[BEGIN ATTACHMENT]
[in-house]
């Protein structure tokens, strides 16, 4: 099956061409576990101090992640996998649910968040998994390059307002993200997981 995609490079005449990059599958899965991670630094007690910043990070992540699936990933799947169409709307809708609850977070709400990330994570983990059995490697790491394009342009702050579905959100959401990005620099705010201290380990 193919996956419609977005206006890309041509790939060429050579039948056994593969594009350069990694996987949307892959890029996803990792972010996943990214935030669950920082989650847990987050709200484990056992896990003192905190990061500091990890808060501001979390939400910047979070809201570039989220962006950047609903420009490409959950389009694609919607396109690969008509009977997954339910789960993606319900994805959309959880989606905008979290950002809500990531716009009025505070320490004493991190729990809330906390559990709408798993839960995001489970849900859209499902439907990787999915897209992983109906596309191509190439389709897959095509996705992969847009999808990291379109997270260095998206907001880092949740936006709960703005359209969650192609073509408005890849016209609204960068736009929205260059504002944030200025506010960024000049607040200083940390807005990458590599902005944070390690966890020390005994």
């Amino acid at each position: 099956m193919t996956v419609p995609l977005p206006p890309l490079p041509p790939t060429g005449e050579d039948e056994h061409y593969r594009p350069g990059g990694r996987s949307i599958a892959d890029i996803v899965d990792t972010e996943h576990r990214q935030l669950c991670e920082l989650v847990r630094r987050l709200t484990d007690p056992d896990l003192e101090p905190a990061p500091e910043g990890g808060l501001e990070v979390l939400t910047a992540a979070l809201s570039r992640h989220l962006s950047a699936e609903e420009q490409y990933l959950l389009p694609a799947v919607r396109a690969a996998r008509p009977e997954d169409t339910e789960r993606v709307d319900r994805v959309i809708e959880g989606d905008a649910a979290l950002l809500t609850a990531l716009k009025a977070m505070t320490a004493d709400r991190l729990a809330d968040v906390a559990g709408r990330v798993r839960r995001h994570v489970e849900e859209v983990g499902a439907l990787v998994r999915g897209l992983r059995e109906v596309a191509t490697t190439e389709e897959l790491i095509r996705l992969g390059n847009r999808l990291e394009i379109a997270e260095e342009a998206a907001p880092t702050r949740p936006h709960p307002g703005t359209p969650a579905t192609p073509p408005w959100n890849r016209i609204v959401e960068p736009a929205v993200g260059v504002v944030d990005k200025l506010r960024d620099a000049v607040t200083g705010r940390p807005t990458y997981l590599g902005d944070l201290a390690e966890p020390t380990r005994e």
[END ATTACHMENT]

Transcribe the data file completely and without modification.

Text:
[in-house]
């Protein structure tokens, strides 16, 4: 099956061409576990101090992640996998649910968040998994390059307002993200997981 995609490079005449990059599958899965991670630094007690910043990070992540699936990933799947169409709307809708609850977070709400990330994570983990059995490697790491394009342009702050579905959100959401990005620099705010201290380990 193919996956419609977005206006890309041509790939060429050579039948056994593969594009350069990694996987949307892959890029996803990792972010996943990214935030669950920082989650847990987050709200484990056992896990003192905190990061500091990890808060501001979390939400910047979070809201570039989220962006950047609903420009490409959950389009694609919607396109690969008509009977997954339910789960993606319900994805959309959880989606905008979290950002809500990531716009009025505070320490004493991190729990809330906390559990709408798993839960995001489970849900859209499902439907990787999915897209992983109906596309191509190439389709897959095509996705992969847009999808990291379109997270260095998206907001880092949740936006709960703005359209969650192609073509408005890849016209609204960068736009929205260059504002944030200025506010960024000049607040200083940390807005990458590599902005944070390690966890020390005994």
């Amino acid at each position: 099956m193919t996956v419609p995609l977005p206006p890309l490079p041509p790939t060429g005449e050579d039948e056994h061409y593969r594009p350069g990059g990694r996987s949307i599958a892959d890029i996803v899965d990792t972010e996943h576990r990214q935030l669950c991670e920082l989650v847990r630094r987050l709200t484990d007690p056992d896990l003192e101090p905190a990061p500091e910043g990890g808060l501001e990070v979390l939400t910047a992540a979070l809201s570039r992640h989220l962006s950047a699936e609903e420009q490409y990933l959950l389009p694609a799947v919607r396109a690969a996998r008509p009977e997954d169409t339910e789960r993606v709307d319900r994805v959309i809708e959880g989606d905008a649910a979290l950002l809500t609850a990531l716009k009025a977070m505070t320490a004493d709400r991190l729990a809330d968040v906390a559990g709408r990330v798993r839960r995001h994570v489970e849900e859209v983990g499902a439907l990787v998994r999915g897209l992983r059995e109906v596309a191509t490697t190439e389709e897959l790491i095509r996705l992969g390059n847009r999808l990291e394009i379109a997270e260095e342009a998206a907001p880092t702050r949740p936006h709960p307002g703005t359209p969650a579905t192609p073509p408005w959100n890849r016209i609204v959401e960068p736009a929205v993200g260059v504002v944030d990005k200025l506010r960024d620099a000049v607040t200083g705010r940390p807005t990458y997981l590599g902005d944070l201290a390690e966890p020390t380990r005994e």